Climate Change: What do all scientists and governments agree on?

Scientists from around the world come together to write giant reports on everything we scientifically know about how the climate on Earth is changing. The current state of the climate, possible climate futures, climate information for risk assessment and adaptation, and limiting future change. This report is called the IPCC report.
The IPCC is the Intergovernmental Panel on Climate Change. Since 1988 they’ve been producing reports that are the consensus of the world’s scientists & experts AND the consensus of the world’s governments too.
They even won the Nobel Prize.
Over the past couple years, they have been working on contributions to the 6th Assessment Report (AR6) of the Intergovernmental Panel on Climate Change (also known as the IPCC AR6).
They take these giant reports and then try to distill them down into an even smaller, 42 page, very clear report, with bold headings, summary titles, and summary figures in the hopes that policy makers can have the most current, accurate, high confidence information possible when making their policy decisions. You can read this Summary for Policymakers here.
How many people do you think actually know about or read these reports? Lets crack open the pages and be some of those people!
We would like to challenge you all to download the ‘Summary for Policymakers‘ report and just take a gander. Dont let overwhelm or despair stop you! Dig in. Heck, dont even bother reading the fine print, just read each bold heading, and read each figure caption.
Additionally, you may be wondering what is going on with the Polar Regions. Well, here is a Polar Fact Sheet with that information as well!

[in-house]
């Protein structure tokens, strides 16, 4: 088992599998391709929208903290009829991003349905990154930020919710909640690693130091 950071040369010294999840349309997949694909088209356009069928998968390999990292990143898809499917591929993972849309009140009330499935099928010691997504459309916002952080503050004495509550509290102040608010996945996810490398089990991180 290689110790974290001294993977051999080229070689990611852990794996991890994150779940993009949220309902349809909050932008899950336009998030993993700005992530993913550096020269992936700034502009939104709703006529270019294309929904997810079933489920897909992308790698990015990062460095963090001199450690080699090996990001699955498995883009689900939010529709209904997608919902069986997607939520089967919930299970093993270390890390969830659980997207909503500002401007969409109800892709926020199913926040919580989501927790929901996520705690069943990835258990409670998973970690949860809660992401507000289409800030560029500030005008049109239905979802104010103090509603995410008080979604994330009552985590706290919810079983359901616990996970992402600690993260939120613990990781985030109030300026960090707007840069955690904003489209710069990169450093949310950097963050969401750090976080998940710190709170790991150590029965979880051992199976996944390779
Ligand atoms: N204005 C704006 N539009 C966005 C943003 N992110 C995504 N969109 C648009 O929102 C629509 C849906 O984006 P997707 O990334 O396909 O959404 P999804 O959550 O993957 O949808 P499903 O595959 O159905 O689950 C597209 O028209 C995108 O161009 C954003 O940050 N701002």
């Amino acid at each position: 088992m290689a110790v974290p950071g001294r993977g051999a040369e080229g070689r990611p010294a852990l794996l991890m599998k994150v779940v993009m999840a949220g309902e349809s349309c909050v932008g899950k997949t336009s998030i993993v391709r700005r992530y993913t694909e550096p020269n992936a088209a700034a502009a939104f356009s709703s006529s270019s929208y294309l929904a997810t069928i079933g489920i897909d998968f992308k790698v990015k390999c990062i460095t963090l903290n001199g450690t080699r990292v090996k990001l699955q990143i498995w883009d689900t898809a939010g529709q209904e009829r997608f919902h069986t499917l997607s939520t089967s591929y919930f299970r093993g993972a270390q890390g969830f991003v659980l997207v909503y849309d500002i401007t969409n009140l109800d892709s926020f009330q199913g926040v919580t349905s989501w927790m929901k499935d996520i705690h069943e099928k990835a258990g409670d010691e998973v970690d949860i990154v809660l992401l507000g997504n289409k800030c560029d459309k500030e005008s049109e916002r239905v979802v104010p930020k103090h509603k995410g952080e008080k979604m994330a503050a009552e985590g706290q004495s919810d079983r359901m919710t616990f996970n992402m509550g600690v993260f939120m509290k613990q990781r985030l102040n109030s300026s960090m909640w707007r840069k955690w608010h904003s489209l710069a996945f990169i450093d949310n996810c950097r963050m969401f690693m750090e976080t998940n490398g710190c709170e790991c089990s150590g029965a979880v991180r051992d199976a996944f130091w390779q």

• Annual mean surface air temperatures and precipitation will continue to increase during the 21st century under all assessed emissions scenarios in both Polar regions (high confidence).
• There is high confidence that mean precipitation and precipitation intensity will increase, the Arctic is projected to be dominated by rainfall and in Antarctica rainfall will increase over the coastal regions.
• There is high confidence that glaciers have lost mass in all polar regions since 2000 and will continue to lose mass at least for several decades, even if global temperature is stabilized.
• Both major ice sheets – Greenland and Antarctica – have been losing mass since at least 1990, with the highest loss rate during 2010–2019 (high confidence), and they are projected to continue to lose mass.
There you have it. An official, formal consensus of scientists and governments. Depressing. Despairing. Ya, we feel that too. But we have to keep hope, look for solutions, and take action in the ways that we can best!
We designed the FjordPhyto citizen science project to engage the Antarctic Tourism industry as our way of involving more people in polar science. We hope FjordPhyto efforts, which have had over 13 IAATO Tour Operators, many polar guides and more than 3000 travelers assist in, inspire people to love, care for, and understand these rapidly changing precious regions of the world.
Chin up! We’ve got lots of work to do! Thanks for being here with us.